Hey there, time traveller!
This article was published 19/12/2013 (921 days ago), so information in it may no longer be current.
REID Douglas has finally realized he’ll never get his job back as chief of the Winnipeg Fire Paramedic Service.
There were many times since his dismissal Sept. 25 that he believed if he could tell his side of the story, he’d be rehired and publicly vindicated.
Douglas, a firefighter for 40 years, is still looking for vindication but he has grudgingly accepted he’ll never again put on a WFPS uniform.
"I did nothing wrong," Douglas said during a set of exclusive interviews this week with the Free Press. "I did absolutely nothing wrong other than try and provide the best infrastructure and the best working conditions for my staff and for that, I lose my job."
For the past year, Douglas had been portrayed by many at city hall as the fall guy for a fire hall-replacement program that went 22 per cent over budget.
The initial price tag for four new fire halls was $15.3 million, but the new cost is pegged at $18.6 million. That figure could climb because the city has yet to buy the land the fourth hall was built on from local developer Shindico Realty, which built all four halls.
Douglas said while the public and council were preoccupied with the fire hall project, he was also facing a backroom rebellion at the WFPS headquarters over duty reassignments, which he believes had a role to play in a human resources review that was publicly identified as the cause of his dismissal.
The controversial land swap became public in August 2012, along with knowledge the city was building a fire hall on land on Taylor Avenue it did not own. Councillors became enraged over the backroom manoeuvring, cancelled the land swap, and at the Sept. 24, 2012, meeting ordered an external audit into the project.
Douglas was fired almost a year to the day later — three weeks before the audit was released. The city said his dismissal wasn’t related to the pending audit release, but alluded to the human resources review of his department.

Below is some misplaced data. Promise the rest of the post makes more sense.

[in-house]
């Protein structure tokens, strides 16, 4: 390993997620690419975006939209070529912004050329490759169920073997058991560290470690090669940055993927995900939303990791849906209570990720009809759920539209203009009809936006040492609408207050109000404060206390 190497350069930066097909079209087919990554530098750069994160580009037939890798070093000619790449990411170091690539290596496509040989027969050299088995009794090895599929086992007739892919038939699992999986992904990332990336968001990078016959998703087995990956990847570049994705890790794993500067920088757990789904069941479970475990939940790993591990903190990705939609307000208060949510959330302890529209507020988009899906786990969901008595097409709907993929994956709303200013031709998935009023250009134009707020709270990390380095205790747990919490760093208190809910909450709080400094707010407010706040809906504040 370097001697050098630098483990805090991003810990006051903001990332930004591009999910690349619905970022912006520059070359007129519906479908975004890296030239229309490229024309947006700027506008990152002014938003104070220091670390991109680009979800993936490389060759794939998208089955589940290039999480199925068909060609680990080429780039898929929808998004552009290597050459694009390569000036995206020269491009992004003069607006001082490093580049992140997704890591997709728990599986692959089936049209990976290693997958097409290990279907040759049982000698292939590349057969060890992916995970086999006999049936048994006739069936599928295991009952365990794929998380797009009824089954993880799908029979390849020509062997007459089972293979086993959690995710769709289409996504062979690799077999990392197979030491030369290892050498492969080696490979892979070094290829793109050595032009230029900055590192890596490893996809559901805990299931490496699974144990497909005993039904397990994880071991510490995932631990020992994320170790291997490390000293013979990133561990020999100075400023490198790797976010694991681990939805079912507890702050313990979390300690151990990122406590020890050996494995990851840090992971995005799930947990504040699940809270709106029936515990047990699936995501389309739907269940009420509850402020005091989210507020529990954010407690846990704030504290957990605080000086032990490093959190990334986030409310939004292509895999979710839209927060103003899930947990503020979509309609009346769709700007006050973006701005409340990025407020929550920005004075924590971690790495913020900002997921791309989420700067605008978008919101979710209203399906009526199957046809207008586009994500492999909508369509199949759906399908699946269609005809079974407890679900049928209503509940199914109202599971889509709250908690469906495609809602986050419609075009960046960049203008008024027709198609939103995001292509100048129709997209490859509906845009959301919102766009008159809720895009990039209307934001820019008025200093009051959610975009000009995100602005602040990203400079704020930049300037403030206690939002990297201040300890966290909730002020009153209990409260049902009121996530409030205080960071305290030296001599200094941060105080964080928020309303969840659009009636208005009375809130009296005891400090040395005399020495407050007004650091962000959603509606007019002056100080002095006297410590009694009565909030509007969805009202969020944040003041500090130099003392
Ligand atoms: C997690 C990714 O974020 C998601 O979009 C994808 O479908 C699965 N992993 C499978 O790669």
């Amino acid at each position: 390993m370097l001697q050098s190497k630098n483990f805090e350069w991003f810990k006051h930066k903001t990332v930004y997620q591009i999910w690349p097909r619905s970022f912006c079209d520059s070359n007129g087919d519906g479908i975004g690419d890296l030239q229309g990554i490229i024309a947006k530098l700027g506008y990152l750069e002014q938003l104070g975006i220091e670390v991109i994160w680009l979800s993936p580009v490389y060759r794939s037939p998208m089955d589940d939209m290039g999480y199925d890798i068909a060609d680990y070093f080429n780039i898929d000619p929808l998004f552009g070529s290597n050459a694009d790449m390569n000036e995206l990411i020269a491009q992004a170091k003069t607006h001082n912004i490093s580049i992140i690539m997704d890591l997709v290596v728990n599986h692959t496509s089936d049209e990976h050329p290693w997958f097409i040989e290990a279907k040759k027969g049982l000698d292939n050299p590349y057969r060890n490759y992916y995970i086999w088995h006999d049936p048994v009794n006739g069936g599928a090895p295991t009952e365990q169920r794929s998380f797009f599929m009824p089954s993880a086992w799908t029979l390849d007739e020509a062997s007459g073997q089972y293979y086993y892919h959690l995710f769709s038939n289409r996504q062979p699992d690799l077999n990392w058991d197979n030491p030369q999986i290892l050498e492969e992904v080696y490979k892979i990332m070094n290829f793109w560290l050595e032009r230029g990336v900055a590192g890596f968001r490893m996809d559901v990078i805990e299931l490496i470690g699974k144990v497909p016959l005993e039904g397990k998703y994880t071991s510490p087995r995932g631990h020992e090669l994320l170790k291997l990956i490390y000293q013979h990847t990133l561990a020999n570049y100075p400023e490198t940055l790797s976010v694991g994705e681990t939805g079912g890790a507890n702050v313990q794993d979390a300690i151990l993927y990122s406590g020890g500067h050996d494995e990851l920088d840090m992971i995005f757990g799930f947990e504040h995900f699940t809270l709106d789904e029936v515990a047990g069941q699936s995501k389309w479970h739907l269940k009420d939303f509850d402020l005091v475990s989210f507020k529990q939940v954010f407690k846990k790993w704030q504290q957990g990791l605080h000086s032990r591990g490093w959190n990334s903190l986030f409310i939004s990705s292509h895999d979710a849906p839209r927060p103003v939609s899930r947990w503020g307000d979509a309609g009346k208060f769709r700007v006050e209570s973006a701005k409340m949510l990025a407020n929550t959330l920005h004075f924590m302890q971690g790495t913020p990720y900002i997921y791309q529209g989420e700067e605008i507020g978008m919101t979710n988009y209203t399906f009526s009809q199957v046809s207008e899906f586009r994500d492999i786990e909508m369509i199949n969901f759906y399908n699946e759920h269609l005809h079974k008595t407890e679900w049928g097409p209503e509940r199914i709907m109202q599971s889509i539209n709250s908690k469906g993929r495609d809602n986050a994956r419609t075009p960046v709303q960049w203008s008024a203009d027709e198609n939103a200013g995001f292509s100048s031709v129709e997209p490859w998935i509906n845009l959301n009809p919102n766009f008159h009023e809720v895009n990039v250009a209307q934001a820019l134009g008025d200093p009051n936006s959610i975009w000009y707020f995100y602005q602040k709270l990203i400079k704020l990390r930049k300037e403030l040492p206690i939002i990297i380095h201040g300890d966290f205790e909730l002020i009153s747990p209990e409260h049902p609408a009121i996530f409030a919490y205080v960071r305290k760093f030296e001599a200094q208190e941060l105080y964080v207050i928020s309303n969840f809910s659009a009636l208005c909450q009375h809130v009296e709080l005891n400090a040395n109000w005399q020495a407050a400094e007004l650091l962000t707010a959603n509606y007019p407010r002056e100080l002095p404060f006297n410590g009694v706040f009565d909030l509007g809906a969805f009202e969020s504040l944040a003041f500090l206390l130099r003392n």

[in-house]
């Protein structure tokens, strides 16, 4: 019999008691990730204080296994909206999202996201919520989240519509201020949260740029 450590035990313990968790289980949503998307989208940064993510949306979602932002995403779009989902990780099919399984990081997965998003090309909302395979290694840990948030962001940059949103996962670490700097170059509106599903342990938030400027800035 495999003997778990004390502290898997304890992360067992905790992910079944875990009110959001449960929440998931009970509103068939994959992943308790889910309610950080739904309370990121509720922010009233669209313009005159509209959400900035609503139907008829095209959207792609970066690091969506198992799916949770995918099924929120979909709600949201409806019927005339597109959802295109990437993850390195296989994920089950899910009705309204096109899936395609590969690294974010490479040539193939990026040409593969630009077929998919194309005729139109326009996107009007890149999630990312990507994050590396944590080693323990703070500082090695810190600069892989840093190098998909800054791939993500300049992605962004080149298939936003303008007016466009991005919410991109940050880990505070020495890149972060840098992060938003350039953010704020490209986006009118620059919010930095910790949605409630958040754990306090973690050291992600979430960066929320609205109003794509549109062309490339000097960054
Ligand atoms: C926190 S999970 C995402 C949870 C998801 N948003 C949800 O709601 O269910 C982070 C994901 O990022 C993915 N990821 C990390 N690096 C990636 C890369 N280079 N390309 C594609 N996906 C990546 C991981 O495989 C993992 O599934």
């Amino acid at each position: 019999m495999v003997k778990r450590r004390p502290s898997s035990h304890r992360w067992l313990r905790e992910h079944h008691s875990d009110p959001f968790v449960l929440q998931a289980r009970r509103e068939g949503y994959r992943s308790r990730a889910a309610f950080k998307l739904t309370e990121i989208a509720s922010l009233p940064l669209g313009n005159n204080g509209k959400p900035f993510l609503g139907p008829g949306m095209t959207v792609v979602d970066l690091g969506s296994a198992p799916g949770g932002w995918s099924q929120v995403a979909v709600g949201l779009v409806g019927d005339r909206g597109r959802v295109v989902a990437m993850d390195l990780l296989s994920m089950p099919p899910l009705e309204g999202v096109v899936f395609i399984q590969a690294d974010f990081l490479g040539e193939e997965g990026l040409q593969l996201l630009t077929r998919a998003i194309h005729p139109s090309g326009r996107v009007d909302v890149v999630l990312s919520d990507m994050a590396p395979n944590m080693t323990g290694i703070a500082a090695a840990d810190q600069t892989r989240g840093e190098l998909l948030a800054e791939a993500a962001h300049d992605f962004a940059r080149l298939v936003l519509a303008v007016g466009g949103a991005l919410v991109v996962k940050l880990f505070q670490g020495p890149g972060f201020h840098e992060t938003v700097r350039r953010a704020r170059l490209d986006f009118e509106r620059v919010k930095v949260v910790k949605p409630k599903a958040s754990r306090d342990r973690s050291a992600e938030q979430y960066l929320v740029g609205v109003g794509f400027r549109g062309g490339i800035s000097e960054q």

Douglas said when he met with CAO Phil Sheegl, he wasn’t given a reason for his dismissal. Sheegl referenced the human resources review, which had been done in the spring, but Douglas said Sheegl refused to discuss specifics from the review.
"He just said there were issues and we’re parting company."
The Ernst & Young audit did not attach any blame to Shindico but found city officials had given Shindico information not available to other developers interested in the project; and the city had placed unreasonable restrictions on the original request for proposals to construct all four fire halls, which resulted in all four contracts being awarded to Shindico.
The audit said the project was poorly managed, Douglas and his staff lacked the expertise or resources to conduct the land swap and Sheegl had responsibility for what had occurred.
When the audit was released, most councillors alleged Douglas was fired to prevent him from talking about who gave direction on the project.
Douglas admitted he lacked the expertise to administer land deals and oversee construction projects, but added he took direction from Sheegl and sought advice from him and Joshi.
"There was no secrets between them (Phil Sheegl and Deepak Joshi) and myself as far as the station project went," Douglas said. "They, Phil for sure and Deepak in a lot of cases, played a hands-on role in brainstorming and working through a lot of the issues.
"The contact I had (with Sheegl) was always to move this project along. Get it built. Get it done, make sure we meet deadlines, make sure this land swap gets done and all this other type of stuff."
Douglas said he was just as surprised as anyone that details involving cost overruns and land swaps were not brought to council’s attention.
Douglas admits to agreeing to the land swap as a concept, but said he assumed it would have been approved by council.
"That’s not our call. It’s council’s call at the end of the day. City property is at the will of council."
While Mayor Sam Katz has denied any knowledge of the fire hall project, Douglas said he questions whether that is true, adding that Sheegl met with Katz on a regular basis.
"I don’t know," if this was discussed between Sheegl and Katz, Douglas said. "I think it would be a stretch, over a number of months and given the controversy that would surround this, that it wouldn’t have been discussed at some political level."
Douglas said in addition to Sheegl and Joshi, chief financial officer Mike Ruta was informed about the cost overruns and chief legal officer Michael Jack knew about the land swap.
Douglas said he doesn’t know why they didn’t give the information to the politicians before the audit was ordered. "That surprises me. My role is to report to the CAO through the COO. My role is not to report directly to council. All I can do is tell the CAO, the COO, what is going on and what they do with that information is between them and council.
"I made the assumption... that something of this significance would have been vetted through some political arena, that somebody would have been made aware of it."
After his firing, Douglas made a surprise appearance at the October council meeting, saying he was available for questions but procedure was invoked and no questions were allowed.
Last month, Douglas sent a confidential letter to councillors pleading for his job back. He said only one councillor contacted him. "I just think they (council) don’t want to deal with it, or think they can deal with it."
Douglas said he hasn’t been paid since he was fired. His lawyers are negotiating severance with the city.
Douglas said he expects to go into business with his sons.